Later in 1946, Rogers won the Democratic nomination for US Senator from California, but he lost in the November general election to the incumbent senator, William F. Knowland. (Coincidentally, both men would eventually die by suicide.)[citation needed]

Rogers was a delegate to the Democratic National Convention in 1948, 1952, and 1956. Other government service included terms as a member of the California State Parks Commission (1958–1962, chairman 1960–1962), and special assistant to the Commission on Indian Affairs during the Johnson administration (1967–1969).

ActingEdit

Rogers had a minor career as an actor and was most noted for playing his father (whom he closely resembled), particularly in The Story of Will Rogers (1952), Wild Heritage (1958) in which he played a judge, and in 1982 (in voice only) in The American Adventure at Disney's Epcot in Florida. He also appeared frequently in the 1950s television anthology series, Schlitz Playhouse of Stars. Rogers starred as "Tom Brewster" in The Boy from Oklahoma, a 1954 Western film directed by Michael Curtiz, the basis for the 1957 television series Sugarfoot, although the producers of that series chose to cast Will Hutchins in Rogers' part. Earlier, in 1953-1954, he starred too in Rogers of the Gazette, a CBS Radio series that lasted one season, playing the role of a small-town newspaper owner.[3] Also for one season, in 1956, he hosted The Morning Show on CBS Television but was replaced by Jimmy Dean. He was one of several actors as well to host syndicated reruns of the television anthology series Death Valley Days, with the episodes he hosted airing under the title The Pioneers.

Later years and deathEdit

In his later years, Rogers retired to his ranch at Tubac, Arizona. In poor health after suffering several strokes, having heart problems, and having had hip replacements, Rogers died by suicide in 1993 at the age of 81. He was buried next to his wife in the Tubac Cementery (as the cemetery is called). Rogers was survived by his two sons, Clem Adair Rogers and Carl Connell Rogers and his brother, James Rogers.[4][5]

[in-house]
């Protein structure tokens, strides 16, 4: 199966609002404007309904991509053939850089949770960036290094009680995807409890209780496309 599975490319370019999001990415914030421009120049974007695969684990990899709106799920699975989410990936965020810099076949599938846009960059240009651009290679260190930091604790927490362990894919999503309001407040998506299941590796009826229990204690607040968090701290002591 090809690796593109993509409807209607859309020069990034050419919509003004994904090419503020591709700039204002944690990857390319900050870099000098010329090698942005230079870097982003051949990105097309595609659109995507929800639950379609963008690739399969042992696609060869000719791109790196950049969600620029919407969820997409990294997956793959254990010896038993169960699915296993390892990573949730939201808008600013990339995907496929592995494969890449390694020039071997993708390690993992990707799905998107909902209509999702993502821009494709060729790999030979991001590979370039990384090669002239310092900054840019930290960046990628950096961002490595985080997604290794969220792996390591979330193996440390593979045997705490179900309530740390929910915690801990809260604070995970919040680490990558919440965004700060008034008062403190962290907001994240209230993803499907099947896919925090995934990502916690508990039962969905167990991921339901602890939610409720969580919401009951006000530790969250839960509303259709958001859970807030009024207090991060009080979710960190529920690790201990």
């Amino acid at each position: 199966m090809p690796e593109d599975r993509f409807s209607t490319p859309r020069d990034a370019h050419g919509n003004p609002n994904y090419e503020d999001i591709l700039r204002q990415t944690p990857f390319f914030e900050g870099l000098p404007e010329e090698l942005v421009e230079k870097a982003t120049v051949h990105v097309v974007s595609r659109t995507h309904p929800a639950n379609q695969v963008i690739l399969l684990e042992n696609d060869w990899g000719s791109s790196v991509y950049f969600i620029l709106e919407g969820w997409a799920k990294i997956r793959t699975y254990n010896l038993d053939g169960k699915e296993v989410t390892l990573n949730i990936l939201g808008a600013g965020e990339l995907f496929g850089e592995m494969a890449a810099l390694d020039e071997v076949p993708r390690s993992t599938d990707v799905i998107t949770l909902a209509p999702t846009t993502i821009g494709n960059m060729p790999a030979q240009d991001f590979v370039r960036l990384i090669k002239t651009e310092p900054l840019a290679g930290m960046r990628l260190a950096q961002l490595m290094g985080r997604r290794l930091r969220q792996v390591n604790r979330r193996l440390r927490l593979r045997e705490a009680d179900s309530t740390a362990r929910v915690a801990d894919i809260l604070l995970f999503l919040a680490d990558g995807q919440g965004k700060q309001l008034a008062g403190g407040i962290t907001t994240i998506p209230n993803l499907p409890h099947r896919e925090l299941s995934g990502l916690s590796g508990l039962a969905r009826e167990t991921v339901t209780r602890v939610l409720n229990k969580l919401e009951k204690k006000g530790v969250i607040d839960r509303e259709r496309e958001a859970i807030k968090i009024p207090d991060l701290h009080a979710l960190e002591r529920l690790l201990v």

See alsoEdit

ReferencesEdit

  1. ^ "Rogers, William Vann, Jr". Biographical Directory of the United States Congress. Retrieved October 27, 2013.
  2. ^ Hachey, Thomas E. (Winter 1973–1974). "American Profiles on Capitol Hill: A Confidential Study for the British Foreign Office in 1943" (PDF). Wisconsin Magazine of History. 57 (2): 141–153. JSTOR 4634869. Archived from the original (PDF) on October 21, 2013.
  3. ^ Kirby, Walter (July 5, 1953). "Better Radio Programs for the Week". The Decatur Daily Review. p. 40. Retrieved July 5, 2015 – via Newspapers.com.  
  4. ^ "Will Rogers Jr., Humorist's Son, Soldier, Politician and Actor, 81". New York Times. July 11, 1993. Retrieved October 27, 2013.
  5. ^ Nazario, Sonia (1993). “Ailing Will Rogers Jr., 81, Commits Suicide : Obituary: Actor, journalist and former congressman worked to ensure his famous father's legacy. He had suffered two strokes and recently undergone hip implant surgery”, archives of the Los Angeles Times, July 11, 1993. Retrieved October 27, 2013.

See also Standing on the Shadow - The Will Rogers, Jr. Story,

Lyle Johnston (2019) privately printed.

External linksEdit

U.S. House of Representatives
Preceded by Member of the U.S. House of Representatives
from California's 16th congressional district

1943–1944
Succeeded by
Party political offices
Preceded by Democratic nominee for U.S. Senator from California
(Class 1)

1946
Succeeded by